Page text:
The most notable feature related to the S Pen is Air Command – taking out the S Pen from its holder or hovering it on top of the screen and pressing the button on it will pop up a round menu with five different options.
The five Air Command options are:
• Action Memo – quickly scribble notes and connect them to actions such as saving a phone number or contact information, sending a message, searching the web. or creating a task.
• Scrap Booker – save anything you encounter – such as websites, maps, and pictures – into organized scrapbook categories with accompanied notes and information for later browsing.
• Screen Write – no matter where you are or what app you’re in, snap a screenshot, overlay it with your own notes and drawings, and save it for later use or share it through e-mail, messaging, Dropbox, etc…
• S Finder – search your entire phone and the web with smart filters based on time frame, S-Pen features, tags, and more.
• Pen Window – instantly overlay a window with one of the following features: calculator, clock, YouTube, phone, contacts, hangouts, internet, WhatsApp.
It's a nice little feature that could come in handy for those times you want to take a quick note or screenshot, find content on the device, or use a second app without closing your current one. Again, it's more an evolution than a revolution, but the S Pen already was one of the best stylus experiences around, and now it's even better than before.
The camera on the Galaxy Note 3 is the same sensor as the S4's, meaning it's one of the best Android cameras around. The maximum resolution is 4128×3096, though by default photos are taken at a resolution of 9.6-megapixel – no matter which mode you use, photos come out great in normal lighting conditions, with lots of details visible, though low-light photos do seem to be a bit poorer than the S4's, which will hopefully be fixed via a software update. There are a lot of camera modes that we saw on the S4, and Samsung has finally included a 360 panorama mode like Google's Photo Sphere, called Surround Shot.
When it comes to video, the Galaxy Note 3 can record 4k video (3840×3160) on the Snapdragon 800 variant (though only 5 minute videos at a time), making it the third smartphone after the Acer Liquid S2 and Sony Xperia Z1 to do so. For the Exynos variant, the standard 1080p resolution videos are possible, and similar to the still image quality, video quality is quite good and captures considerable detail.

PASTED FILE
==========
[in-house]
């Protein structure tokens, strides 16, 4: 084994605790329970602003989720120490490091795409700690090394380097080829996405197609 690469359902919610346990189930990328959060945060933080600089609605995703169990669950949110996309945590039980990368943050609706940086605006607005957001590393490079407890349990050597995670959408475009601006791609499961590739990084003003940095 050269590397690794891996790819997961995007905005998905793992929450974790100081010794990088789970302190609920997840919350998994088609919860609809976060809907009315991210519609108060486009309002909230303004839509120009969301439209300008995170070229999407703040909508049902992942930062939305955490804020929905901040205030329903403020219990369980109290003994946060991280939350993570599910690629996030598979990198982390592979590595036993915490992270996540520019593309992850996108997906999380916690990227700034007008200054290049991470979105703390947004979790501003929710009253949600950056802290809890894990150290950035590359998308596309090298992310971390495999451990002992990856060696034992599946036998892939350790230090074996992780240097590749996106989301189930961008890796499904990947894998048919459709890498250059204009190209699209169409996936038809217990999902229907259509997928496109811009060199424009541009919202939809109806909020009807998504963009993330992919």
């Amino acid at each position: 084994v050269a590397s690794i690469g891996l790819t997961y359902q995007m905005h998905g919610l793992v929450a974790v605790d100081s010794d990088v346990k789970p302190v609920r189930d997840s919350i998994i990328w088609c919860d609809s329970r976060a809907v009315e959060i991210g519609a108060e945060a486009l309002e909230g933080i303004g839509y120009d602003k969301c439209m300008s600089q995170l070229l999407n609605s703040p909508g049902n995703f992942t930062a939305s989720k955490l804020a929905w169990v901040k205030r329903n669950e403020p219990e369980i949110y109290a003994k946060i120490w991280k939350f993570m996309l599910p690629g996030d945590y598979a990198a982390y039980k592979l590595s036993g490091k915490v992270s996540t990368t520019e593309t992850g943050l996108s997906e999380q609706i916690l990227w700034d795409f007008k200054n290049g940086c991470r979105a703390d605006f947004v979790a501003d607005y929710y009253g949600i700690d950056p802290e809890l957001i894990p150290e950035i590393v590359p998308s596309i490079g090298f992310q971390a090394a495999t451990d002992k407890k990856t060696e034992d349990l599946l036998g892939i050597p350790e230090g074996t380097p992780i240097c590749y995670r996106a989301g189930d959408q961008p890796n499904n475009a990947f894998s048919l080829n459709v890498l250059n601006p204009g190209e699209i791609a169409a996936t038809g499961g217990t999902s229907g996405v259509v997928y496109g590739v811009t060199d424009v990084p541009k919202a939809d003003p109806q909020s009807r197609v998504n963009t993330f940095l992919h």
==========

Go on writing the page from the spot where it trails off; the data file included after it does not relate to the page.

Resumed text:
Here are a few photos we took with the Note 3, check them out.
The Galaxy Note 3 comes in two variants, one powered by a 2.26GHz Snapdragon 800 CPU with four cores, and the other with Samsung's octa-core Exynos 5420 clocked at 1.9GHz, with both accompanied by 3GB of RAM. The performance is, as expected from top-of-the-line processors, quite good, and the Note 3 can do several things at once without breaking a sweat (we tested on both the Exynos and Snapdragon variants, and performance is similar on both). We won't be putting up benchmarks as they aren't a projection of real-life experience, but for now, the Note 3 stands as one of the fastest smartphones around. Memory usage could be a little better, as Samsung's own services consumer considerable memory, but multitasking is still a strong suit of the company's third-generation Note.
SamMobile will never do Benchmarks, cause this isn’t a real life projection of what the phone is capable of in everyday use. But in order to have a little understanding how fast the processor is check out the video below (Joke).
Samsung has opted for a 3,200mAh battery on the Galaxy Note 3, 100mAh more than the Note II's. What does this mean for the end-user? Well, battery life remains as great as ever – it will easily last a full day and more with normal usage, while with heavy usage such as gaming, browsing, and watching video clips, it still achieves impressive stamina and lasts almost a full day, so battery life is one area where you simply cannot fault the Galaxy Note 3.
The Galaxy Note 3 is a worthy successor to Samsung's immensely popular Note II, and still reigns supreme among the sea of large-screen devices out there. The S Pen has been improved and offers useful features, but most will likely buy the Note 3 for its brilliant 5.7-inch screen. Battery life and performance is top-notch, and we especially liked what Samsung has done on the back – it's still not as premium-feeling as metallic devices, but it is a small, yet much-welcomed step in the right direction. All-in-all, a fine successor to the Note II, and perhaps the best Samsung device we've used, with improvements across the board.
Our score: 8.5/10